Mafra, Portugal August 2021

We were travelling south through the saloia (the rustic area – so called because it has long provided Lisbon with its garden produce) towards our next stopping point of either Sintra or Cascais when we detoured slightly into Mafra for some supplies and lunch. That was when we noticed a most imposing building which needed further investigation. I quickly read up on the town and learned that the building was formerly the Royal Palace built by order of Joao V way back in the 18th century and which was renamed the National Palace after the Portuguese royal family was overthrown in 1910 and sent into exile. Of particular interest in the palace is, arguably, the finest collection of Italian Baroque sculpture outside of Italy; the large Capuchin Convent and Infirmary and; a spectacular library of more than 36,000 ancient books. Even without those things the building itself was sufficient to interest me and so off I went to explore the Palace…

To the front and centre of the building is the Basilica of our Lady and Saint Anthony of Mafra and it is one very impressive church both inside and outside. It is built in the Italian Baroque style of limestone which was mined mostly in the Sintra area. The first stone was laid in 1717 and the church was consecrated in 1730 although the rest of the Palace was not completed until 1750.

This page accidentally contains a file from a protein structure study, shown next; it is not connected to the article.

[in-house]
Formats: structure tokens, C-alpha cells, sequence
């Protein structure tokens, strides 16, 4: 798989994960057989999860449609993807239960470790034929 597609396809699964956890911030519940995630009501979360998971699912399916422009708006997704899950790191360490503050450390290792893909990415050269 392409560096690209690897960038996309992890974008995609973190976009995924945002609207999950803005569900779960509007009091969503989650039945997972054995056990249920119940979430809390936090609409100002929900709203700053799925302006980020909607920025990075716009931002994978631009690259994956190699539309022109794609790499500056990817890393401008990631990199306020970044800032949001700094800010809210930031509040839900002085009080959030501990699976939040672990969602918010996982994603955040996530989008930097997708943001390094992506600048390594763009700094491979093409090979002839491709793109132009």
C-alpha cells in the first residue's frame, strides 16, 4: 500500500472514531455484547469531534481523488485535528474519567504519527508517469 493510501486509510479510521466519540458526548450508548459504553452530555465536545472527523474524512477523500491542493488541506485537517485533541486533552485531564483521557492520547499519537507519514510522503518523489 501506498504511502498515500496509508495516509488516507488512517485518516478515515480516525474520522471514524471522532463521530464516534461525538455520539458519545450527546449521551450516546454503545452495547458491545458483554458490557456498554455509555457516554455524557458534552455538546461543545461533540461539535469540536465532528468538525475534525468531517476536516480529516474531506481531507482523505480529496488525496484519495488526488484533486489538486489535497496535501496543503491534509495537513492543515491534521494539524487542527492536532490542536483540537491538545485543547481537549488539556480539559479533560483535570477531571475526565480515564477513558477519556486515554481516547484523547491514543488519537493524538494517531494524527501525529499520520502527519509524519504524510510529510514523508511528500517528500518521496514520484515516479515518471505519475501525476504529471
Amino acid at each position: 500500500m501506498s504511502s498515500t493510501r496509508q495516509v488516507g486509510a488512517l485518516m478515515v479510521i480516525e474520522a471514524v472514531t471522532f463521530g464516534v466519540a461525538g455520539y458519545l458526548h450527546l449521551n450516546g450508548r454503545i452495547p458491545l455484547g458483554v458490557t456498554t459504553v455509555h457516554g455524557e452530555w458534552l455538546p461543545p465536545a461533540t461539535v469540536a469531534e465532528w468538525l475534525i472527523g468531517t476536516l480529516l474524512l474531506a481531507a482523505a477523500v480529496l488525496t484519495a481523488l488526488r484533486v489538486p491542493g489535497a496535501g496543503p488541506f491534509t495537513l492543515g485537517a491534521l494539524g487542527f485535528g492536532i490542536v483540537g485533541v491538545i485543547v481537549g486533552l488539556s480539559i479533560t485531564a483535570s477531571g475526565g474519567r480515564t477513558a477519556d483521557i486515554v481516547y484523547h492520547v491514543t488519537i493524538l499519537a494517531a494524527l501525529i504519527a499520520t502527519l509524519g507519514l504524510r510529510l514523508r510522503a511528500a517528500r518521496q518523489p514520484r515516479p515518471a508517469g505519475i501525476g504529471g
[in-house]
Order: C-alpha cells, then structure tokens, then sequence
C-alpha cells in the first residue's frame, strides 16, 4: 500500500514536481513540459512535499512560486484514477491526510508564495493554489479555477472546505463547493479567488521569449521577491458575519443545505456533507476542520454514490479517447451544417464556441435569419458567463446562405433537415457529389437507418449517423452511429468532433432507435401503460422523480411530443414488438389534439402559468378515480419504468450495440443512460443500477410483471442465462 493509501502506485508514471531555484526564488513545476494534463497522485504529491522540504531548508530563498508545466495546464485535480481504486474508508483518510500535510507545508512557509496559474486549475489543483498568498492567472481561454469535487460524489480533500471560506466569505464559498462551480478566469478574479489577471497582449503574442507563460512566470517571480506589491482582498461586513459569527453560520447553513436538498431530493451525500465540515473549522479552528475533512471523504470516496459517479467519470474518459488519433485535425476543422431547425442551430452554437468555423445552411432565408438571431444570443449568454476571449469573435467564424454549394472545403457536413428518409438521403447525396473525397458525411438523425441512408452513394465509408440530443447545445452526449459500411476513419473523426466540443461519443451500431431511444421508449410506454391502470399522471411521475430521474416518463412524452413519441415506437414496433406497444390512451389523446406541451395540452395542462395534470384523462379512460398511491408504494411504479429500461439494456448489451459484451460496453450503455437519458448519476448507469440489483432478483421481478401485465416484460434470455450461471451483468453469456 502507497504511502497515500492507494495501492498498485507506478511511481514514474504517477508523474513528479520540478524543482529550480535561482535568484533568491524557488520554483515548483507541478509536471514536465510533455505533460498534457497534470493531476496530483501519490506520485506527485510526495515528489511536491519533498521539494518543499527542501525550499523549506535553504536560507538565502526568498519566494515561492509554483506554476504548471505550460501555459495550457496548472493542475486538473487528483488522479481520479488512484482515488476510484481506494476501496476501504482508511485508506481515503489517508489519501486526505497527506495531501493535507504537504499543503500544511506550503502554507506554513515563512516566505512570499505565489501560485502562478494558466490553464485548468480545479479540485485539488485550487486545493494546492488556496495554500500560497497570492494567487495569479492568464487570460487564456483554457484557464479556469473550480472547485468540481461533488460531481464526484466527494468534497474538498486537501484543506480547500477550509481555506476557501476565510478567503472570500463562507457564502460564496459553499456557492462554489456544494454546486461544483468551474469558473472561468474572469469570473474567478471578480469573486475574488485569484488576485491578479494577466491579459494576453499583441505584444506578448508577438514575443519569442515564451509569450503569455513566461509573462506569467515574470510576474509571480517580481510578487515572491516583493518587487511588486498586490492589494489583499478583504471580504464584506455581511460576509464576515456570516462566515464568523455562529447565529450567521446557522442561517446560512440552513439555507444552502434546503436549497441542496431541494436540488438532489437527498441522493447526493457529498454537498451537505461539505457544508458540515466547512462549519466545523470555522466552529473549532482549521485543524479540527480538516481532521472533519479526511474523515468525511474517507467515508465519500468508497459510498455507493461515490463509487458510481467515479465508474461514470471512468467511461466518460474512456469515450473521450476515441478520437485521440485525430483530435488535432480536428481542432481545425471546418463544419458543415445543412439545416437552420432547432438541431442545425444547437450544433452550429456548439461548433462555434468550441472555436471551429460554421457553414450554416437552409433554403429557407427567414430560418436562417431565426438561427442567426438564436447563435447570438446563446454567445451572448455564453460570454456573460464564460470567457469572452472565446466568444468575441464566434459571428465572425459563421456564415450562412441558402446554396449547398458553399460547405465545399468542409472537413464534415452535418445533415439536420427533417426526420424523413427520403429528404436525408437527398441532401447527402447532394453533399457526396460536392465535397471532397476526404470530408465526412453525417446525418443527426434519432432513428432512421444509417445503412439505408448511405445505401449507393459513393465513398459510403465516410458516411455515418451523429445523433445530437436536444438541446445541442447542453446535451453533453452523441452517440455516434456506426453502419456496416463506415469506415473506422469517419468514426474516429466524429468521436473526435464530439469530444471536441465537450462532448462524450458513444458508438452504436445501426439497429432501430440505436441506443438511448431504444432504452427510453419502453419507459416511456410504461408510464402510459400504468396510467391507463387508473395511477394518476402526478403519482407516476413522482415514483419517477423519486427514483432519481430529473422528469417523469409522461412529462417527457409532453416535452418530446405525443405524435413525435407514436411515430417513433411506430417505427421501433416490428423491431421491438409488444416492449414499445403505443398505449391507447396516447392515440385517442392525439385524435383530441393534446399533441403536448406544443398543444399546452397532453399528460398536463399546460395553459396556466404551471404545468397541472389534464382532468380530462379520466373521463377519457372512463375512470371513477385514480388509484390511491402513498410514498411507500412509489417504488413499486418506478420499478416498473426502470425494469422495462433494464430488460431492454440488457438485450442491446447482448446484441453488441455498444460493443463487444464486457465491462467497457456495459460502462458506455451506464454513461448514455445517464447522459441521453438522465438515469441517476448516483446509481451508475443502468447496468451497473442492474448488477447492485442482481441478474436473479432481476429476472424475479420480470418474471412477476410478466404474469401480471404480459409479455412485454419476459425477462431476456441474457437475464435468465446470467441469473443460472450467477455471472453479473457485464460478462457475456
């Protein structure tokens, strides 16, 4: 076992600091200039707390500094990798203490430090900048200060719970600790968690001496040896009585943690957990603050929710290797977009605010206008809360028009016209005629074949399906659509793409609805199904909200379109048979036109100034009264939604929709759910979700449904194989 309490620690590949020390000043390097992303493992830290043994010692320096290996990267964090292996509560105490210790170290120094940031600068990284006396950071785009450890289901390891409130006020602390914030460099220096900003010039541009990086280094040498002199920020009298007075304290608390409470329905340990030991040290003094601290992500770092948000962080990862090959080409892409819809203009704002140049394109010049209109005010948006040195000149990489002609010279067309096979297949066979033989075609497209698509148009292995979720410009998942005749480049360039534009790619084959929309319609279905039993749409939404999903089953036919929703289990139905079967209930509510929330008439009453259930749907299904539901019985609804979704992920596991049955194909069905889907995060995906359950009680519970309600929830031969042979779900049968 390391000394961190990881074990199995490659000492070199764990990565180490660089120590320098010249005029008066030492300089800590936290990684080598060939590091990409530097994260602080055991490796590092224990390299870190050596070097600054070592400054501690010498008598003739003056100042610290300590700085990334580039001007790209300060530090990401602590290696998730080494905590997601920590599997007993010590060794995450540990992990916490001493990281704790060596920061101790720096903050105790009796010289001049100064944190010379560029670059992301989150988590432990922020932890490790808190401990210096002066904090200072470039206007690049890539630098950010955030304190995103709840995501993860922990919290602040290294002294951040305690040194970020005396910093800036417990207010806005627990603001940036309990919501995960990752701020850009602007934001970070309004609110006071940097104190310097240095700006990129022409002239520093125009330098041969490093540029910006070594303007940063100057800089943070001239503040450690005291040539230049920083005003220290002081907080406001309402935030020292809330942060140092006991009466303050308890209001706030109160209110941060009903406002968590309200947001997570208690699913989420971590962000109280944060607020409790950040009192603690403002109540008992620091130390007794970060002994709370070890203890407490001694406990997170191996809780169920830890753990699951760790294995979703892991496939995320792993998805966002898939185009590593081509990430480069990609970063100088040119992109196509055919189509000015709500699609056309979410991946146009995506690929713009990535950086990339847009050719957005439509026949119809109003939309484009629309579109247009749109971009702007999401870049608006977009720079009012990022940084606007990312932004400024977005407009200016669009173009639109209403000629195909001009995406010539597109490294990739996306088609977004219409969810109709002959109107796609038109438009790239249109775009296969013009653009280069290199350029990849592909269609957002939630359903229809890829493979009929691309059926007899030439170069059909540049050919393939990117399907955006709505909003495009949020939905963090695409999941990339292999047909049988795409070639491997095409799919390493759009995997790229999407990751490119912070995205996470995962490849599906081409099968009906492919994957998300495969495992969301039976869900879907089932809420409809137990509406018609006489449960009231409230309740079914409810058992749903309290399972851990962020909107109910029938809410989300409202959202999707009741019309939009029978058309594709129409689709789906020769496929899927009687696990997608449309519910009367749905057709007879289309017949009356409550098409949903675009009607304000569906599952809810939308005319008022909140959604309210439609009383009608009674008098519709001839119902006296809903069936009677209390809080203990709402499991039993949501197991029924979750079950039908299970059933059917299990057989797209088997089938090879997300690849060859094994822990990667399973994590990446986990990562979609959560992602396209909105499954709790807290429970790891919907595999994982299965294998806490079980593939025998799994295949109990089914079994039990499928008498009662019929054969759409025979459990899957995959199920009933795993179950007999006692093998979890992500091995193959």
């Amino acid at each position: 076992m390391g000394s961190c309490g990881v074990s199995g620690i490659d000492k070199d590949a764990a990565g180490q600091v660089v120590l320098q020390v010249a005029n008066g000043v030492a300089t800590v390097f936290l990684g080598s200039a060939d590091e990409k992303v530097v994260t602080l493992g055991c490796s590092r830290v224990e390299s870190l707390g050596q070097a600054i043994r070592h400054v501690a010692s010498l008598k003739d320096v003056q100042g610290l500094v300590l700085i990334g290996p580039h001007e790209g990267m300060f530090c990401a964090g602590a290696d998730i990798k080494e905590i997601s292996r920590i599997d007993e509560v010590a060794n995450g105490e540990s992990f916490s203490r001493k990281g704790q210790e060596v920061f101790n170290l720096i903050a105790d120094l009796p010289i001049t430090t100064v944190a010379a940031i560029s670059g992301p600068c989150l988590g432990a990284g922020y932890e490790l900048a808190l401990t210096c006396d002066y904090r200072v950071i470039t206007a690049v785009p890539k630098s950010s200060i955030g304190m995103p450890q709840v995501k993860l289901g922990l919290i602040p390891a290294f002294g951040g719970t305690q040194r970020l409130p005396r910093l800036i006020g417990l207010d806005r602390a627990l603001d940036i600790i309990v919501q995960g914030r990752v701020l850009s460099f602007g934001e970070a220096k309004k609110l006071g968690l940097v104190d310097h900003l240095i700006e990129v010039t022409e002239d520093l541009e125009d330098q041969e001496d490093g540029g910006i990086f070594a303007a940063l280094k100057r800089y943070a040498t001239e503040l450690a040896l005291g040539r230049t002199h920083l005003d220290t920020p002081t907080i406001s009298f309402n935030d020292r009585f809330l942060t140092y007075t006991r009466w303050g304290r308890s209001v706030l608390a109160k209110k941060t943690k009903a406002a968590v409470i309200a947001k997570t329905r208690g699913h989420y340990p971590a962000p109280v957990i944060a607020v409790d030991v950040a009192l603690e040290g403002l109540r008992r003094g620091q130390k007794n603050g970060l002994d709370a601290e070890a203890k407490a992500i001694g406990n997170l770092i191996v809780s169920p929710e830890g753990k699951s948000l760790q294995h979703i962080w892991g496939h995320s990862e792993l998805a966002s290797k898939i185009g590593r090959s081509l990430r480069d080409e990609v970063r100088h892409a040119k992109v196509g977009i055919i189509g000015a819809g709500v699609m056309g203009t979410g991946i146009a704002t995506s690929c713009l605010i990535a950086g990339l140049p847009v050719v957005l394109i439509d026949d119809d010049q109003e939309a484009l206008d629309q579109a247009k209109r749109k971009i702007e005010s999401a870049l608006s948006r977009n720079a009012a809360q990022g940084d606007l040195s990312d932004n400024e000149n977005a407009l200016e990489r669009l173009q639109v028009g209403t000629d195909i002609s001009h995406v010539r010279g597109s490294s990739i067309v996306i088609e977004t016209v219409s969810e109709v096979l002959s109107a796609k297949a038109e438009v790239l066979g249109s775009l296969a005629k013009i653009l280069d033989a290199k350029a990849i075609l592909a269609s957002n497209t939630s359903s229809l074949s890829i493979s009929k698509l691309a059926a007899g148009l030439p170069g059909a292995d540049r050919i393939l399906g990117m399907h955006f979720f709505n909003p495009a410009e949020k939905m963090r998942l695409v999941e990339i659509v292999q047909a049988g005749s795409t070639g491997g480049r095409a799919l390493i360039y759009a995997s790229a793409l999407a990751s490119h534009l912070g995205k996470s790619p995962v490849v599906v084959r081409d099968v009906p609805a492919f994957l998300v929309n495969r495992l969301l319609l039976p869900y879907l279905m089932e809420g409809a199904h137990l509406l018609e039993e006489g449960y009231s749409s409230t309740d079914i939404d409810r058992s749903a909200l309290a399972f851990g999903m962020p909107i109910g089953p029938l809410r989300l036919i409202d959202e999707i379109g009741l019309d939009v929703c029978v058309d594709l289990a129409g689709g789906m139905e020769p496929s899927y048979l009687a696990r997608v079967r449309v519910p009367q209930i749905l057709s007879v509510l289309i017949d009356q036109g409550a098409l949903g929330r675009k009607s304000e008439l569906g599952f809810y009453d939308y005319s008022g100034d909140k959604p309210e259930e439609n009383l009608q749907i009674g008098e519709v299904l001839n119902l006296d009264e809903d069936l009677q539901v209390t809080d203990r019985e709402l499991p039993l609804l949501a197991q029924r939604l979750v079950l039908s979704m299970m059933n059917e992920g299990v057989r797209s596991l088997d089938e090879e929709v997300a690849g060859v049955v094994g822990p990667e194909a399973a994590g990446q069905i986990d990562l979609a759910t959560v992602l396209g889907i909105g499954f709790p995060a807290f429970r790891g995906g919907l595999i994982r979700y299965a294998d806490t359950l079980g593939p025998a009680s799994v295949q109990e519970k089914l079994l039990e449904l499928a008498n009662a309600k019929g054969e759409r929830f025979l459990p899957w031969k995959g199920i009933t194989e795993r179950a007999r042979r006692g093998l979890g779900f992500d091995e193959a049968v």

To the front of the Basilica are the statues, sculpted by some of Europe’s finest artists, of various saints who were among the founders and the reformers of the main religious orders – these include Saint Dominic, Saint Benedict, Saint Clare of Assisi and, most appropriate (given that the Palace includes a Capuchin Convent) Saint Francis of Assisi.

The inside of the Basilica is tremendous. I’ll let the photos do the talking…

The Palace was supposed to have been completed well in advance of 1750 but with wealth taken from the Portuguese colony of Brasil, the original plans were continually updated and the Palace grew and grew. For example, the Capuchin Convent (female equivalent of the Franciscan Order) was originally intended to accommodate just 13 nuns but when finished there was room for 300 nuns.

Only a small portion of the Palace’s 1200 rooms are now open to the public. Principal among these are the king’s living quarters, the library, music room, games room and a trophy room and; not forgetting the convent and it’s infirmary.

To the rear of the Palace are the Palace Gardens, the Jardim do Cerco. Entrance into the gardens is free. They are extensive and parts of them are quite pretty (and there is a small aviary) but there is clearly too much work for the handful of staff currently employed. There is perhaps a case for levelling a small charge at least to tourists. Behind the gardens are the former hunting grounds, the Tapada Nacional de Mafra, which is now a deer park and plans are afoot to create a protected area for Iberian Wolves.

And the rest of the town of Mafra? There really isn’t a lot to it…

Soon enough we had completed our journey to Cascais. We even had time for a brief walk around Sintra – too many tourists, we’ll return in the Winter.

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